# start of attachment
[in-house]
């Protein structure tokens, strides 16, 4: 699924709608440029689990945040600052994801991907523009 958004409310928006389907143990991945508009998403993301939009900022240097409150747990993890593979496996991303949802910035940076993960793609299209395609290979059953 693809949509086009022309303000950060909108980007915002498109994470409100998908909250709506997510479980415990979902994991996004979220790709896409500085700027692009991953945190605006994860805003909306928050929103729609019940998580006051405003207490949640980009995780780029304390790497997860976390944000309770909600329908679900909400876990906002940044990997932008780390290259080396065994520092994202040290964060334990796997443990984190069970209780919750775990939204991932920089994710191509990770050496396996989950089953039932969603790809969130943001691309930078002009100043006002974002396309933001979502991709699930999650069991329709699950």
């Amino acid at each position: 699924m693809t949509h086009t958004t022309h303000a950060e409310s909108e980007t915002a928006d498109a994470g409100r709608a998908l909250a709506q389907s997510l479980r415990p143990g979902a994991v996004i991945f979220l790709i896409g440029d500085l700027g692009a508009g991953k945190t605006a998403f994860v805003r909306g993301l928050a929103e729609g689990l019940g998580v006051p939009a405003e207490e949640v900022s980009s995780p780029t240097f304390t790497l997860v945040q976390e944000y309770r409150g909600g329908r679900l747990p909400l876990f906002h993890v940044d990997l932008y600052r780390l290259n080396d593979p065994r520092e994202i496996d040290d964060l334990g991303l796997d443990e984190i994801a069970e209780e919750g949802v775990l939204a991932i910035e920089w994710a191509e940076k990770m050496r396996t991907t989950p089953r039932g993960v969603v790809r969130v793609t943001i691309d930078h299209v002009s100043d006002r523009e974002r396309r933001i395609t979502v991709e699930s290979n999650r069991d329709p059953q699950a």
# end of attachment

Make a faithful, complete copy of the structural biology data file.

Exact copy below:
[in-house]
């Protein structure tokens, strides 16, 4: 699924709608440029689990945040600052994801991907523009 958004409310928006389907143990991945508009998403993301939009900022240097409150747990993890593979496996991303949802910035940076993960793609299209395609290979059953 693809949509086009022309303000950060909108980007915002498109994470409100998908909250709506997510479980415990979902994991996004979220790709896409500085700027692009991953945190605006994860805003909306928050929103729609019940998580006051405003207490949640980009995780780029304390790497997860976390944000309770909600329908679900909400876990906002940044990997932008780390290259080396065994520092994202040290964060334990796997443990984190069970209780919750775990939204991932920089994710191509990770050496396996989950089953039932969603790809969130943001691309930078002009100043006002974002396309933001979502991709699930999650069991329709699950």
């Amino acid at each position: 699924m693809t949509h086009t958004t022309h303000a950060e409310s909108e980007t915002a928006d498109a994470g409100r709608a998908l909250a709506q389907s997510l479980r415990p143990g979902a994991v996004i991945f979220l790709i896409g440029d500085l700027g692009a508009g991953k945190t605006a998403f994860v805003r909306g993301l928050a929103e729609g689990l019940g998580v006051p939009a405003e207490e949640v900022s980009s995780p780029t240097f304390t790497l997860v945040q976390e944000y309770r409150g909600g329908r679900l747990p909400l876990f906002h993890v940044d990997l932008y600052r780390l290259n080396d593979p065994r520092e994202i496996d040290d964060l334990g991303l796997d443990e984190i994801a069970e209780e919750g949802v775990l939204a991932i910035e920089w994710a191509e940076k990770m050496r396996t991907t989950p089953r039932g993960v969603v790809r969130v793609t943001i691309d930078h299209v002009s100043d006002r523009e974002r396309r933001i395609t979502v991709e699930s290979n999650r069991d329709p059953q699950a």